Protesters from the Hong Kong Confederation of Trade Unions demonstrate outside the Egyptian Consulate in Hong Kong February 8, 2011, in response to the "Day of Action for Democracy in Egypt" called by the International Trade Union Confederation. (Bobby Yip/Courtesy Reuters)
Earlier, I posted on China’s reaction to the uprising in Egypt, which was basically to try to shut down any coverage of the protests in the Chinese media at all. Some reporters and commentors have suggested that this is a sign of China’s instability, that it bears some resemblance to the Arab-Muslim states now feeling the heat. Though I wish that were true, it’s probably not. Why?
1. China’s urbanites haven’t turned against the regime
Unlike the educated and secular men and women who thronged to the central squares in Cairo, many Chinese urbanites essentially support, or tolerate, the regime. And why not? The government has been very, very good to them, as Minxin Pei documented in his book China’s Trapped Transition. High growth, perks for professors and urban dwellers, restrictions on rural people’s housing and schools – all of these are reasons why urbanites, in polls, show high appreciation of the current state of affairs.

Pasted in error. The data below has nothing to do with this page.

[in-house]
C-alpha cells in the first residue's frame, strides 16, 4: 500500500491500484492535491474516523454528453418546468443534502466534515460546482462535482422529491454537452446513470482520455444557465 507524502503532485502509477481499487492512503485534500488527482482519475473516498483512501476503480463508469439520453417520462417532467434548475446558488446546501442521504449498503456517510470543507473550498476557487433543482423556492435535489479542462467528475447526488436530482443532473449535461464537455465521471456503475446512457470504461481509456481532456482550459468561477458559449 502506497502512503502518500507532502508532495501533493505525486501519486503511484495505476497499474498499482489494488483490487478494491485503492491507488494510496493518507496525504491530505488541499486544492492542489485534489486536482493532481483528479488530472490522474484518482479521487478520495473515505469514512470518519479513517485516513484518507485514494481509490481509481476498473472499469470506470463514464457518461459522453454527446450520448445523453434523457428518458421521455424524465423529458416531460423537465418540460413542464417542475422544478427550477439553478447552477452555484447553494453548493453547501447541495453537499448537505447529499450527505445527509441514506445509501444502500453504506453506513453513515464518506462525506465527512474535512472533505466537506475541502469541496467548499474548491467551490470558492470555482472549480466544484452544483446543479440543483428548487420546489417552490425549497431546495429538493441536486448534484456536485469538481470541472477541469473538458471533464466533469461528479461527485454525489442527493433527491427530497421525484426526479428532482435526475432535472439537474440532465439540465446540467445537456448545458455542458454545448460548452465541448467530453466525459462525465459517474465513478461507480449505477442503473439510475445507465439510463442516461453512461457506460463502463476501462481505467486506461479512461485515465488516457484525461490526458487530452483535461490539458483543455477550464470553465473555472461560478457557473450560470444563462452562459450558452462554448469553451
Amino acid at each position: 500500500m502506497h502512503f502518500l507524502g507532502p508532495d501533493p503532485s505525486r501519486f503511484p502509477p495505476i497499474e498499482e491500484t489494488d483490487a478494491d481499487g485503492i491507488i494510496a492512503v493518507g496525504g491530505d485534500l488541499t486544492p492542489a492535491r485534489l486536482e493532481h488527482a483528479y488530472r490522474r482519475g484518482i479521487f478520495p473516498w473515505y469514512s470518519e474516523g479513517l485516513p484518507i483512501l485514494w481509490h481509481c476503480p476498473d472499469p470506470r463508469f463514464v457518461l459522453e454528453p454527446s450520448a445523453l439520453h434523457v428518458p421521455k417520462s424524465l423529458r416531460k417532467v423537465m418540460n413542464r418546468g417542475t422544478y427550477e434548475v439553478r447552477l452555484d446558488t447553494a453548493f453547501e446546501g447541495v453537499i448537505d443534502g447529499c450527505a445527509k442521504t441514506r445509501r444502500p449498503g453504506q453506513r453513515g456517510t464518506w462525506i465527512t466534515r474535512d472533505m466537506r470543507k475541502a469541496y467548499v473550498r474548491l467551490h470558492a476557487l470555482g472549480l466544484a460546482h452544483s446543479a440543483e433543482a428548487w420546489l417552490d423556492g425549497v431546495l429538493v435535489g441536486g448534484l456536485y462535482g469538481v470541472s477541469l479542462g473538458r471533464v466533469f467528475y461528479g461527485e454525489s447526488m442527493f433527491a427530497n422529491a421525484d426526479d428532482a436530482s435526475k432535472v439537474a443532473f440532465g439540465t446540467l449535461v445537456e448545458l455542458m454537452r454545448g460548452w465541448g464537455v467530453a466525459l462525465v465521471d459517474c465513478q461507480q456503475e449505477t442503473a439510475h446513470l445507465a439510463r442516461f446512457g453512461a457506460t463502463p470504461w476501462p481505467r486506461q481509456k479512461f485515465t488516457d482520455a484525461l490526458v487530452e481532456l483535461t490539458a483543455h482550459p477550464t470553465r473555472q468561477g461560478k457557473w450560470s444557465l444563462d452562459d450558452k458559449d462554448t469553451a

2. China’s leaders aren’t as out of touch, isolated, and brittle as those in the Middle East
The CCP leadership is not Hosni Mubarak. It is an authoritarian regime, but a collective one, one that does have some response to public opinion – see the 2008 Tibet protests, or China’s crackdowns on infant formula fakers – and uses its collective to make shared decisions that do not rest on the shoulders of one man or woman. The leadership has proven relatively flexible and tenacious, able to adapt to changing international currents, and to co-opt some of the finest political and business talent into the Party.
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